Frequently Asked Questions
What is Dialysis?
Dialysis is a procedure in which the blood is filtered mechanically without the help of the kidneys. The main function of kidneys is to eliminate waste material from the blood and to maintain fluid balance in the body. If the kidneys are not functioning properly then Dialysis will take over the function of the failed kidneys. There are two types of Dialysis:
- Peritoneal Dialysis
In this process, the blood is circulated outside the body. A filter is used to eliminate the waste products from the blood. The Dialysis machine used in this process is called hemodialyzer.
In this process, the blood is filtered with the help of the peritoneal catheter and a solution called dialysate.
Peritoneal Dialysis is of two types:
- Continuous ambulatory peritoneal Dialysis (CAPD)
- Automated Peritoneal Dialysis
In Continuous ambulatory peritoneal Dialysis, the dialyzing machine is not used and the dialysate is left the whole night in the stomach. While in Automated peritoneal dialysis a machine called cycler is used which will fill and empty the stomach with the dialysate for 3 to 5 times at night and you can begin your day with fresh dialysate in your stomach.
Advantages of Dialysis
The following are the advantages of Dialysis:
- Dialysis helps in improving the quality of your life by reducing the complications of kidney disease or kidney failure.
- It helps in improving the overall health condition.
- It will reduce the signs and symptoms of kidney failure like uremia, swelling, nausea, vomiting, or fatigue.
Indications of Dialysis
Dialysis may be indicated to you for the following conditions:
- Intractable hyperkalemia
- Chronic kidney disease
- Therapy-resistant fluid overload
- Uremic symptoms
- Kidney dysfunction or kidney failure
What is the preparation for Dialysis?
- Before undergoing Dialysis, you may need to prepare for several weeks prior to this procedure.
- If you are undergoing hemodialysis for the first time then the surgeon will create vascular access.
- This access will help in safely removing a small amount of blood from the circulation and send it back to see how the hemodialysis might work.
- This may take time to heal and then start with the hemodialysis process.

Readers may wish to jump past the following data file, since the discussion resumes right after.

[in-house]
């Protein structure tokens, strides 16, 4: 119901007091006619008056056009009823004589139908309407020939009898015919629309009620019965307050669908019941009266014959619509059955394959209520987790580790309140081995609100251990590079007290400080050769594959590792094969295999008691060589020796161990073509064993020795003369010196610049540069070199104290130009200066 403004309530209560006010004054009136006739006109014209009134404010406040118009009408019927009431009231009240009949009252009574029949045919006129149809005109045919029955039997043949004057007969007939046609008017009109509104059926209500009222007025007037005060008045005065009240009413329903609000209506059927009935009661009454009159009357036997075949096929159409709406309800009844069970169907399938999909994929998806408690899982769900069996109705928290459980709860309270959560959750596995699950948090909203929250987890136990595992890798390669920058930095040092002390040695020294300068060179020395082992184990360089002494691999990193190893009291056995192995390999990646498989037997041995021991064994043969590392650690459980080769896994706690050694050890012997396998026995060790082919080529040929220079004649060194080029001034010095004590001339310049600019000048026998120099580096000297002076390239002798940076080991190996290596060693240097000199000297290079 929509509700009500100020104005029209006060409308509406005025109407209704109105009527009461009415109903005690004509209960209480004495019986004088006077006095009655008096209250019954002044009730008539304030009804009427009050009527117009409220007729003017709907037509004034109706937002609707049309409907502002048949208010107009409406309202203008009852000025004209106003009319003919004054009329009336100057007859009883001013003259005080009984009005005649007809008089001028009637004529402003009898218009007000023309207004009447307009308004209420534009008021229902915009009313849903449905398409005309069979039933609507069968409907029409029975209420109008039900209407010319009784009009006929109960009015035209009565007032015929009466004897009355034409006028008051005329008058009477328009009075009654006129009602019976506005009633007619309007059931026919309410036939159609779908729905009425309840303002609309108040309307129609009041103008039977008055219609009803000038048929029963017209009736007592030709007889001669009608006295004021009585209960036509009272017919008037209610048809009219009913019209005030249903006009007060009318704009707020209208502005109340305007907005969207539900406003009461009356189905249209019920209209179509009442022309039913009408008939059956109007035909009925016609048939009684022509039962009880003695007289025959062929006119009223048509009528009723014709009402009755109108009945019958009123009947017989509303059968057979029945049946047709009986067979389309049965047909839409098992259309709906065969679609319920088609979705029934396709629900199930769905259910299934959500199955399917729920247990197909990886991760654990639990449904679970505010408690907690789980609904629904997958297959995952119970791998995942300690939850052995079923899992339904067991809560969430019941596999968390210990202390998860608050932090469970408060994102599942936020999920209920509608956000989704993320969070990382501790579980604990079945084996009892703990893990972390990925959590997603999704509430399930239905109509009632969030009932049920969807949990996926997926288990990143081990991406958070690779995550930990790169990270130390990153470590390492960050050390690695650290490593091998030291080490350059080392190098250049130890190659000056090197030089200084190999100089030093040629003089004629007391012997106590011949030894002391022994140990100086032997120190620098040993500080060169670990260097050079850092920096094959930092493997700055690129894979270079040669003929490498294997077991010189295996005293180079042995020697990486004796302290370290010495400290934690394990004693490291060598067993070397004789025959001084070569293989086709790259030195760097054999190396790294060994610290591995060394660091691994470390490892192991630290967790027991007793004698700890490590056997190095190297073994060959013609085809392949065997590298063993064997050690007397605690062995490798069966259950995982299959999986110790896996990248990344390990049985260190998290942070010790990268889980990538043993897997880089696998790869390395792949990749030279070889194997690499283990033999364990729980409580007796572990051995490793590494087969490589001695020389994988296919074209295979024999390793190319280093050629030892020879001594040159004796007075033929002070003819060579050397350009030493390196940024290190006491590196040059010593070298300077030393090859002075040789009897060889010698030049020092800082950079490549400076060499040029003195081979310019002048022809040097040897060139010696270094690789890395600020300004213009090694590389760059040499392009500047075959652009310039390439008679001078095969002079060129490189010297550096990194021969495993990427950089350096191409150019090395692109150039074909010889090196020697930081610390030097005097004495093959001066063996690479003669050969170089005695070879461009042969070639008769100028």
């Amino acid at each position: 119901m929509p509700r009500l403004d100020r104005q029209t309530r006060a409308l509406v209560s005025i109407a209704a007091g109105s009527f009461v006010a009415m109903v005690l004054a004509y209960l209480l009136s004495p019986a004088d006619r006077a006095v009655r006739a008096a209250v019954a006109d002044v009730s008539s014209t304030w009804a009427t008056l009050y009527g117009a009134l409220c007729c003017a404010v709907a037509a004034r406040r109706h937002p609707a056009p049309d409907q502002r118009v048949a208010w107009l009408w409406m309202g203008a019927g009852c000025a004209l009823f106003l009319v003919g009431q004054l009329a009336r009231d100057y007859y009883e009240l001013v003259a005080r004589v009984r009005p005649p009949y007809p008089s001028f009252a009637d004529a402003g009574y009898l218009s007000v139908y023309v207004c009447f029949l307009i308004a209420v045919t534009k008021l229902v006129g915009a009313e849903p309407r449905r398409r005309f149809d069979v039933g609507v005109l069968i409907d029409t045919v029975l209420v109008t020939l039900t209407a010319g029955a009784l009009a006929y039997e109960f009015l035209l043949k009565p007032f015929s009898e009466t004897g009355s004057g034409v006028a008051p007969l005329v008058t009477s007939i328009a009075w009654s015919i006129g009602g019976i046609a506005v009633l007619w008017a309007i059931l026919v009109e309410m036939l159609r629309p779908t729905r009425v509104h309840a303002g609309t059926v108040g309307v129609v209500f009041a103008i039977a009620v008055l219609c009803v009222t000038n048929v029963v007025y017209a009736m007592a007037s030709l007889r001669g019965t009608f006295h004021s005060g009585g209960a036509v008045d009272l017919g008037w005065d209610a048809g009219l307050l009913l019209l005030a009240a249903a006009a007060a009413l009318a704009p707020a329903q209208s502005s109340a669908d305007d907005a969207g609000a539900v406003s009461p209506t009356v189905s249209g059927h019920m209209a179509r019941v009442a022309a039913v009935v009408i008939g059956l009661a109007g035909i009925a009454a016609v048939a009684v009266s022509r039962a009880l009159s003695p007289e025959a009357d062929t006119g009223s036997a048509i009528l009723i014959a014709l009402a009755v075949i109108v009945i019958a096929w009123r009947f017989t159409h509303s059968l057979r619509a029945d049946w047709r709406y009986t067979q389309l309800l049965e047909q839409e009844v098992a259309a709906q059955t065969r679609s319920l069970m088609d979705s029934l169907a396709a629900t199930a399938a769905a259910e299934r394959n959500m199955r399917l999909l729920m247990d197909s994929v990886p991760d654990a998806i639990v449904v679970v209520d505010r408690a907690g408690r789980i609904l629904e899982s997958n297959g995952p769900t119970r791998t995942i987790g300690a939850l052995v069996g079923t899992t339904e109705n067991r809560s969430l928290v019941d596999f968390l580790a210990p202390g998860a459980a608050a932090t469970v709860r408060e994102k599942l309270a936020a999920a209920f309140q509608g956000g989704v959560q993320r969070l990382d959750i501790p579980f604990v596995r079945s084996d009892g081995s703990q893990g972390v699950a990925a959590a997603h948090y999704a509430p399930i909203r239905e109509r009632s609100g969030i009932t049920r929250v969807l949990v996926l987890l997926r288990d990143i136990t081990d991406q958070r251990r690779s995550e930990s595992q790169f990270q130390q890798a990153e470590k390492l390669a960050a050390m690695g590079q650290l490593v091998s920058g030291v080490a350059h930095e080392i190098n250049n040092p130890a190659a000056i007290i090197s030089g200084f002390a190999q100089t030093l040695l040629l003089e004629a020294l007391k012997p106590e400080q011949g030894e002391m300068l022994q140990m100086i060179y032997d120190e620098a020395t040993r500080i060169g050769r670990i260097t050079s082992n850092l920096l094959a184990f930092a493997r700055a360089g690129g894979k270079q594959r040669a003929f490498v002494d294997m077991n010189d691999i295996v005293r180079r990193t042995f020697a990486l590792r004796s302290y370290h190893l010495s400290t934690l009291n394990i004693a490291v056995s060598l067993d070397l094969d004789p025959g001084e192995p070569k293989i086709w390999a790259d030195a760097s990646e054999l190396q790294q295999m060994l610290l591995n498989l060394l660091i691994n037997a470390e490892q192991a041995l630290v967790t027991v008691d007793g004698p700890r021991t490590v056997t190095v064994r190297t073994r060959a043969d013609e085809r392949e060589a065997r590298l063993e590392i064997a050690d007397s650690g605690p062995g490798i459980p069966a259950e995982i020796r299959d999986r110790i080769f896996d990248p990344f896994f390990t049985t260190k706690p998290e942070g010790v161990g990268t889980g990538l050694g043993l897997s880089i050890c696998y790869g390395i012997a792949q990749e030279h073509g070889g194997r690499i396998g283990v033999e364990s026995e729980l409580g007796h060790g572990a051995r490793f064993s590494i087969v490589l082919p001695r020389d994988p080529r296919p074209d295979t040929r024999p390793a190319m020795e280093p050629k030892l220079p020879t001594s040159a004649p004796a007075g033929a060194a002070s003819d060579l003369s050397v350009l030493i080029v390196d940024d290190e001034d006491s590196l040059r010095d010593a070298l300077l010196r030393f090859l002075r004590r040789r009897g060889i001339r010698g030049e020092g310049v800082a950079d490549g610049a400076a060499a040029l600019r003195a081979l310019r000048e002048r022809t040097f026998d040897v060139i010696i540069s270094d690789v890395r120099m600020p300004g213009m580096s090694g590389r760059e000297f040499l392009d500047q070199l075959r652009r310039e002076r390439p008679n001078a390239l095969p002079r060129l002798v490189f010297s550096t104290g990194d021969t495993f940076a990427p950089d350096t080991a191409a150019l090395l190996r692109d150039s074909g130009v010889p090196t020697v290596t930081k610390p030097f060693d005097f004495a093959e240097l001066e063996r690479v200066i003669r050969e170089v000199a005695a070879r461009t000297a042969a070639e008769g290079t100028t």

- The access site must be taken care to avoid infections and other complications.
What are the steps involved in Dialysis?
The following are the steps involved Hemodialysis:
- This hemodialysis procedure can be performed either at home or in the hospital.
- Prior to Hemodialysis, your doctor may make an incision to have vascular access. Once this incision is healed, you may be started with hemodialysis.
- In hemodialysis, the first step involves the insertion of two needles into your arm. These two needles are attached to a flexible plastic tube which is connected to a dialyzer (a dialyzer is a machine which filters the blood).
- With the help of the second tube, the filtered blood is sent back into your body.
- Since this is a painless procedure, you can sit back and relax or take a nap during the hemodialysis process.
Method-2: Peritoneal Dialysis
The following are the steps involved in Peritoneal Dialysis:
- This peritoneal dialysis procedure can be performed at home without going to the dialysis center.
- Prior to peritoneal dialysis, your doctor may insert a catheter in your abdomen to have access for the dialysis.
- Usually, this catheter is placed 10 to 14 days prior to the Dialysis procedure. This catheter will help to filter your blood through a membrane in your abdomen called peritoneum.
- The dialysate fluid flows through the catheter into your abdomen from a bag.
- When the dialysate fluid bag is emptied, the catheter is closed with the help of a cap and left for 4 to 6 six hours in your body. This period is called dwell time. You can participate in your everyday activities during the dwell time.